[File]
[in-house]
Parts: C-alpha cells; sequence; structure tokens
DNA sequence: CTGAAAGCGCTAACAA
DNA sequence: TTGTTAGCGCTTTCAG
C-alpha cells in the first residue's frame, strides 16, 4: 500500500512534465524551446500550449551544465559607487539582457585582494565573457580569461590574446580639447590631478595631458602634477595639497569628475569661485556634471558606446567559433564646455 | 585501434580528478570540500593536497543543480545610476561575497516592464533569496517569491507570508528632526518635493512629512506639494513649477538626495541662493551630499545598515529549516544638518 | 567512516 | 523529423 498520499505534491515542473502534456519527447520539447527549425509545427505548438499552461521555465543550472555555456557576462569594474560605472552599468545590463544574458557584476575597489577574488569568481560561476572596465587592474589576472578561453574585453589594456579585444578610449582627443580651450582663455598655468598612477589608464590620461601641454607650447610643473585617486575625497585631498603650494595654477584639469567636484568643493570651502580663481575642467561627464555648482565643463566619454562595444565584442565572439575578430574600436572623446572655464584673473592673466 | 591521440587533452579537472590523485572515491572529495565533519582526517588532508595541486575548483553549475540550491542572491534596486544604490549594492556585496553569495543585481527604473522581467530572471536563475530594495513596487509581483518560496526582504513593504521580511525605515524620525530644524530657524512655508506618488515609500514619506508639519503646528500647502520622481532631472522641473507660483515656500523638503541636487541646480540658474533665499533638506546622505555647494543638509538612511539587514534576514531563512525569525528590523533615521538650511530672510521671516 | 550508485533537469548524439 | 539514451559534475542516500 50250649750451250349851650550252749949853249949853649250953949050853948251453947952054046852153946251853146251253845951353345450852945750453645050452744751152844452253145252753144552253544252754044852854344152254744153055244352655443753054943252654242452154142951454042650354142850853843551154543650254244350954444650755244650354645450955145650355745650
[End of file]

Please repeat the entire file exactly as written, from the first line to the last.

[in-house]
Parts: C-alpha cells; sequence; structure tokens
DNA sequence: CTGAAAGCGCTAACAA
DNA sequence: TTGTTAGCGCTTTCAG
C-alpha cells in the first residue's frame, strides 16, 4: 500500500512534465524551446500550449551544465559607487539582457585582494565573457580569461590574446580639447590631478595631458602634477595639497569628475569661485556634471558606446567559433564646455 | 585501434580528478570540500593536497543543480545610476561575497516592464533569496517569491507570508528632526518635493512629512506639494513649477538626495541662493551630499545598515529549516544638518 | 567512516 | 523529423 498520499505534491515542473502534456519527447520539447527549425509545427505548438499552461521555465543550472555555456557576462569594474560605472552599468545590463544574458557584476575597489577574488569568481560561476572596465587592474589576472578561453574585453589594456579585444578610449582627443580651450582663455598655468598612477589608464590620461601641454607650447610643473585617486575625497585631498603650494595654477584639469567636484568643493570651502580663481575642467561627464555648482565643463566619454562595444565584442565572439575578430574600436572623446572655464584673473592673466 | 591521440587533452579537472590523485572515491572529495565533519582526517588532508595541486575548483553549475540550491542572491534596486544604490549594492556585496553569495543585481527604473522581467530572471536563475530594495513596487509581483518560496526582504513593504521580511525605515524620525530644524530657524512655508506618488515609500514619506508639519503646528500647502520622481532631472522641473507660483515656500523638503541636487541646480540658474533665499533638506546622505555647494543638509538612511539587514534576514531563512525569525528590523533615521538650511530672510521671516 | 550508485533537469548524439 | 539514451559534475542516500 50250649750451250349851650550252749949853249949853649250953949050853948251453947952054046852153946251853146251253845951353345450852945750453645050452744751152844452253145252753144552253544252754044852854344152254744153055244352655443753054943252654242452154142951454042650354142850853843551154543650254244350954444650755244650354645450955145650355745650